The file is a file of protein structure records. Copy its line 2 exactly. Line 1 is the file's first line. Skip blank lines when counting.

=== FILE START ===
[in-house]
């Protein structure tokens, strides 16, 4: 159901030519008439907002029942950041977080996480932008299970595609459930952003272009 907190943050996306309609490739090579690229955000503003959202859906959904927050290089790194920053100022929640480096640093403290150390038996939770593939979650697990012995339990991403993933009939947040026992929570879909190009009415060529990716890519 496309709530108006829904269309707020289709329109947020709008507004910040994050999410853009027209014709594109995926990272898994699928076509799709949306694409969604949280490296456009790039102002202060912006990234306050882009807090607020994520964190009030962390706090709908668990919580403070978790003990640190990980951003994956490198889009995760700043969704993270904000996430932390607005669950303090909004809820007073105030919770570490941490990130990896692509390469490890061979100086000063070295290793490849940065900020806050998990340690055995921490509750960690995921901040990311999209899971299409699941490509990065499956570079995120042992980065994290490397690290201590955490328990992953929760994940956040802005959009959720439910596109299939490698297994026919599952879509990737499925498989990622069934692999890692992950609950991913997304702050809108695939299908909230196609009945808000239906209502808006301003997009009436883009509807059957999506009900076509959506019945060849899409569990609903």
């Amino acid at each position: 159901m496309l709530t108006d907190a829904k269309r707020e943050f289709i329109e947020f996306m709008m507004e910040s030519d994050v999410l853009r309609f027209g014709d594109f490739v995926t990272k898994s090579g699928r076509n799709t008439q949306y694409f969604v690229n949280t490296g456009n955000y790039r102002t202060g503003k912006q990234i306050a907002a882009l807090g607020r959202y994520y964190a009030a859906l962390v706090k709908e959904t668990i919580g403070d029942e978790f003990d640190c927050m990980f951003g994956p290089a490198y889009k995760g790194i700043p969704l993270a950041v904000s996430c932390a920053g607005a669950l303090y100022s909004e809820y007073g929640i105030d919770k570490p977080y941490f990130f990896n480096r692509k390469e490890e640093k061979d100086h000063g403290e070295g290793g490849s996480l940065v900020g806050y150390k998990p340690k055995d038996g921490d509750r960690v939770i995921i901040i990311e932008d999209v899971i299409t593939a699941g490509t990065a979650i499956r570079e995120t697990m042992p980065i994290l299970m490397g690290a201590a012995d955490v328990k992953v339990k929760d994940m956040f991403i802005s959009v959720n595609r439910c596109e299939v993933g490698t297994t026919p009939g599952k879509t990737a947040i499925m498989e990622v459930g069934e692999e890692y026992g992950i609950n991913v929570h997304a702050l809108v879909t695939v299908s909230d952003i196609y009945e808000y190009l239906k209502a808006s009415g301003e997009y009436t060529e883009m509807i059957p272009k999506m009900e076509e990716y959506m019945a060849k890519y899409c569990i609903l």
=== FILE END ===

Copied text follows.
């Protein structure tokens, strides 16, 4: 159901030519008439907002029942950041977080996480932008299970595609459930952003272009 907190943050996306309609490739090579690229955000503003959202859906959904927050290089790194920053100022929640480096640093403290150390038996939770593939979650697990012995339990991403993933009939947040026992929570879909190009009415060529990716890519 496309709530108006829904269309707020289709329109947020709008507004910040994050999410853009027209014709594109995926990272898994699928076509799709949306694409969604949280490296456009790039102002202060912006990234306050882009807090607020994520964190009030962390706090709908668990919580403070978790003990640190990980951003994956490198889009995760700043969704993270904000996430932390607005669950303090909004809820007073105030919770570490941490990130990896692509390469490890061979100086000063070295290793490849940065900020806050998990340690055995921490509750960690995921901040990311999209899971299409699941490509990065499956570079995120042992980065994290490397690290201590955490328990992953929760994940956040802005959009959720439910596109299939490698297994026919599952879509990737499925498989990622069934692999890692992950609950991913997304702050809108695939299908909230196609009945808000239906209502808006301003997009009436883009509807059957999506009900076509959506019945060849899409569990609903």